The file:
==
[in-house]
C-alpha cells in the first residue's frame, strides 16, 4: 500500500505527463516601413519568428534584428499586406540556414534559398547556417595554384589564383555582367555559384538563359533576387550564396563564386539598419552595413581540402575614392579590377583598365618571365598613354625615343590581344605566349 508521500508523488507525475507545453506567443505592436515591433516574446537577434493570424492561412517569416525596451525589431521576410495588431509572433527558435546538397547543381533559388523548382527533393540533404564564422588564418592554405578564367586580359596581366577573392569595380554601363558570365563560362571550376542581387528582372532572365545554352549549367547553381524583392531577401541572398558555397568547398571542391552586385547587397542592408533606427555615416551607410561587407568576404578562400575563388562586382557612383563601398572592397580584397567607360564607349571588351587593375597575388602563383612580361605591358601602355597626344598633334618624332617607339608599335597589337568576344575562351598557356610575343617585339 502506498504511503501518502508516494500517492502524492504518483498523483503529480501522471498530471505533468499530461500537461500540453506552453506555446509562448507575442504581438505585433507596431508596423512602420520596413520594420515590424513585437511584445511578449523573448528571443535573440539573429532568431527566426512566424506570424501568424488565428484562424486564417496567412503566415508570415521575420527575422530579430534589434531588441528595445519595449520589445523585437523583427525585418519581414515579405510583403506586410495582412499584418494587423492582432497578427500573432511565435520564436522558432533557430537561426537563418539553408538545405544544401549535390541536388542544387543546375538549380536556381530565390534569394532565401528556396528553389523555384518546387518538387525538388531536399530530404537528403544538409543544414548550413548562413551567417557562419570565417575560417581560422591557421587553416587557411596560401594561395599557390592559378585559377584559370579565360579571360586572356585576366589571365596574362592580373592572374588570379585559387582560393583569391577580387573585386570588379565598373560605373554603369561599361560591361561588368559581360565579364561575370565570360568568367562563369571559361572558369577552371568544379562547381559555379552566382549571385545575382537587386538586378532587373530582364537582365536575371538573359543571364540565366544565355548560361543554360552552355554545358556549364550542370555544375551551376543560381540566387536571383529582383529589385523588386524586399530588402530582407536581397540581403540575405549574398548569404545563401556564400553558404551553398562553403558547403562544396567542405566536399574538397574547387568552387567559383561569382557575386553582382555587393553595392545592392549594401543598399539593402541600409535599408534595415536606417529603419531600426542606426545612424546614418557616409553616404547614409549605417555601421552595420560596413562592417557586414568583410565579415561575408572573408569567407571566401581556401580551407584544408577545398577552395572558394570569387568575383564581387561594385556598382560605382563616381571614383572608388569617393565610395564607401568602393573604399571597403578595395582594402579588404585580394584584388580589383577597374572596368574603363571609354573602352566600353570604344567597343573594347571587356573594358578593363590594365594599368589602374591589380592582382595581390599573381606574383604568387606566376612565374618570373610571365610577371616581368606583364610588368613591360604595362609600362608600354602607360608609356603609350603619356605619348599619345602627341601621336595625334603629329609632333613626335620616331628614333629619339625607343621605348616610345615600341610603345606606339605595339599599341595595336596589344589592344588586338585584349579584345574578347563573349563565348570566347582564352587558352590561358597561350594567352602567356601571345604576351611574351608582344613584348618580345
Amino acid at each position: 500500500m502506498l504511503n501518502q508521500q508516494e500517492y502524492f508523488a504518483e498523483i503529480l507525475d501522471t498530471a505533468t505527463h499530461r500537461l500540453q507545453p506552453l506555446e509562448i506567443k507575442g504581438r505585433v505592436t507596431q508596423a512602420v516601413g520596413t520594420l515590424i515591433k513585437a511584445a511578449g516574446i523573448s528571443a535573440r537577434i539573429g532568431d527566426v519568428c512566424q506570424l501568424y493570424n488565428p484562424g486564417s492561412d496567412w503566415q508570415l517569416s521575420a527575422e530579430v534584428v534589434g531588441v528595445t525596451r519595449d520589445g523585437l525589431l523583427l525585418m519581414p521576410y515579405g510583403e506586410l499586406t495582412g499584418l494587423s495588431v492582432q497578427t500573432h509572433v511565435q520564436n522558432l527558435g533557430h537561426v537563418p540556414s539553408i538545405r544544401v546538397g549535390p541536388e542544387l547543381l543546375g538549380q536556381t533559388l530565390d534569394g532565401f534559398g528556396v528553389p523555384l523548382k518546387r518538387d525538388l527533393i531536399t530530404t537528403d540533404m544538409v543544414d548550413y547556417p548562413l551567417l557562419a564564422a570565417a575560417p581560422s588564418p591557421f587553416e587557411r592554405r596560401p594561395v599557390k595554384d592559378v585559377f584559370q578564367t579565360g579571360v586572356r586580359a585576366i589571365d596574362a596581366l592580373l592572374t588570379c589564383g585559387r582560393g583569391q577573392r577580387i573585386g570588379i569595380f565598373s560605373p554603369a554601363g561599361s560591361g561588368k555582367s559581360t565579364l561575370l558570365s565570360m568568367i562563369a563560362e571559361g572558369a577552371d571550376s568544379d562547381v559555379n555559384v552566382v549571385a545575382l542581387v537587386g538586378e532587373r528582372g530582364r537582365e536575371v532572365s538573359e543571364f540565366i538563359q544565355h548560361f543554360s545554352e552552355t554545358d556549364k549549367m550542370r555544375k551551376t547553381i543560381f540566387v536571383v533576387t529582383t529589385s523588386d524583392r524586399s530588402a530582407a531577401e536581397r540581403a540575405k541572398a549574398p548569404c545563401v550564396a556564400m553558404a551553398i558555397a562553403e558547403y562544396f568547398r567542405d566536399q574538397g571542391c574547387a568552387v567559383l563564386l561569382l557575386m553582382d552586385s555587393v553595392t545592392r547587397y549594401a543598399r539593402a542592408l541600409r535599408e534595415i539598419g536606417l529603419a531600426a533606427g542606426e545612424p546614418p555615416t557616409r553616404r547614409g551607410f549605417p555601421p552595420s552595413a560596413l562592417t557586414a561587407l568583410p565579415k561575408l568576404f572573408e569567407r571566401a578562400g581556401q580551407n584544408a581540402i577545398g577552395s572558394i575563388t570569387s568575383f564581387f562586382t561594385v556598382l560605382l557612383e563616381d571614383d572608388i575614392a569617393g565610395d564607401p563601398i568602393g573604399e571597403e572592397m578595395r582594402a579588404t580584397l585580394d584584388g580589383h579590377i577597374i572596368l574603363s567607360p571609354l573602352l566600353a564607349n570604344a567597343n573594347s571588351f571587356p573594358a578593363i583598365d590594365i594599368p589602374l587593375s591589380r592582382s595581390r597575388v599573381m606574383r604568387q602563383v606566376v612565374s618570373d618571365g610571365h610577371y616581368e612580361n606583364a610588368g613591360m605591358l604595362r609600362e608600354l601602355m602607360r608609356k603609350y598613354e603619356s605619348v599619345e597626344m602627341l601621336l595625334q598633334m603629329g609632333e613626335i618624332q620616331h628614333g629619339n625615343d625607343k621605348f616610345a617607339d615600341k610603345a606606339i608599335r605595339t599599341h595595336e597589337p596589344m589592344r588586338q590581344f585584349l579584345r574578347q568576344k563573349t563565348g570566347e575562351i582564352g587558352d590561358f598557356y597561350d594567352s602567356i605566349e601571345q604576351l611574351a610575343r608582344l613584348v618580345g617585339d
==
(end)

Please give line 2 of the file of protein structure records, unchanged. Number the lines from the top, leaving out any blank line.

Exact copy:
C-alpha cells in the first residue's frame, strides 16, 4: 500500500505527463516601413519568428534584428499586406540556414534559398547556417595554384589564383555582367555559384538563359533576387550564396563564386539598419552595413581540402575614392579590377583598365618571365598613354625615343590581344605566349 508521500508523488507525475507545453506567443505592436515591433516574446537577434493570424492561412517569416525596451525589431521576410495588431509572433527558435546538397547543381533559388523548382527533393540533404564564422588564418592554405578564367586580359596581366577573392569595380554601363558570365563560362571550376542581387528582372532572365545554352549549367547553381524583392531577401541572398558555397568547398571542391552586385547587397542592408533606427555615416551607410561587407568576404578562400575563388562586382557612383563601398572592397580584397567607360564607349571588351587593375597575388602563383612580361605591358601602355597626344598633334618624332617607339608599335597589337568576344575562351598557356610575343617585339 502506498504511503501518502508516494500517492502524492504518483498523483503529480501522471498530471505533468499530461500537461500540453506552453506555446509562448507575442504581438505585433507596431508596423512602420520596413520594420515590424513585437511584445511578449523573448528571443535573440539573429532568431527566426512566424506570424501568424488565428484562424486564417496567412503566415508570415521575420527575422530579430534589434531588441528595445519595449520589445523585437523583427525585418519581414515579405510583403506586410495582412499584418494587423492582432497578427500573432511565435520564436522558432533557430537561426537563418539553408538545405544544401549535390541536388542544387543546375538549380536556381530565390534569394532565401528556396528553389523555384518546387518538387525538388531536399530530404537528403544538409543544414548550413548562413551567417557562419570565417575560417581560422591557421587553416587557411596560401594561395599557390592559378585559377584559370579565360579571360586572356585576366589571365596574362592580373592572374588570379585559387582560393583569391577580387573585386570588379565598373560605373554603369561599361560591361561588368559581360565579364561575370565570360568568367562563369571559361572558369577552371568544379562547381559555379552566382549571385545575382537587386538586378532587373530582364537582365536575371538573359543571364540565366544565355548560361543554360552552355554545358556549364550542370555544375551551376543560381540566387536571383529582383529589385523588386524586399530588402530582407536581397540581403540575405549574398548569404545563401556564400553558404551553398562553403558547403562544396567542405566536399574538397574547387568552387567559383561569382557575386553582382555587393553595392545592392549594401543598399539593402541600409535599408534595415536606417529603419531600426542606426545612424546614418557616409553616404547614409549605417555601421552595420560596413562592417557586414568583410565579415561575408572573408569567407571566401581556401580551407584544408577545398577552395572558394570569387568575383564581387561594385556598382560605382563616381571614383572608388569617393565610395564607401568602393573604399571597403578595395582594402579588404585580394584584388580589383577597374572596368574603363571609354573602352566600353570604344567597343573594347571587356573594358578593363590594365594599368589602374591589380592582382595581390599573381606574383604568387606566376612565374618570373610571365610577371616581368606583364610588368613591360604595362609600362608600354602607360608609356603609350603619356605619348599619345602627341601621336595625334603629329609632333613626335620616331628614333629619339625607343621605348616610345615600341610603345606606339605595339599599341595595336596589344589592344588586338585584349579584345574578347563573349563565348570566347582564352587558352590561358597561350594567352602567356601571345604576351611574351608582344613584348618580345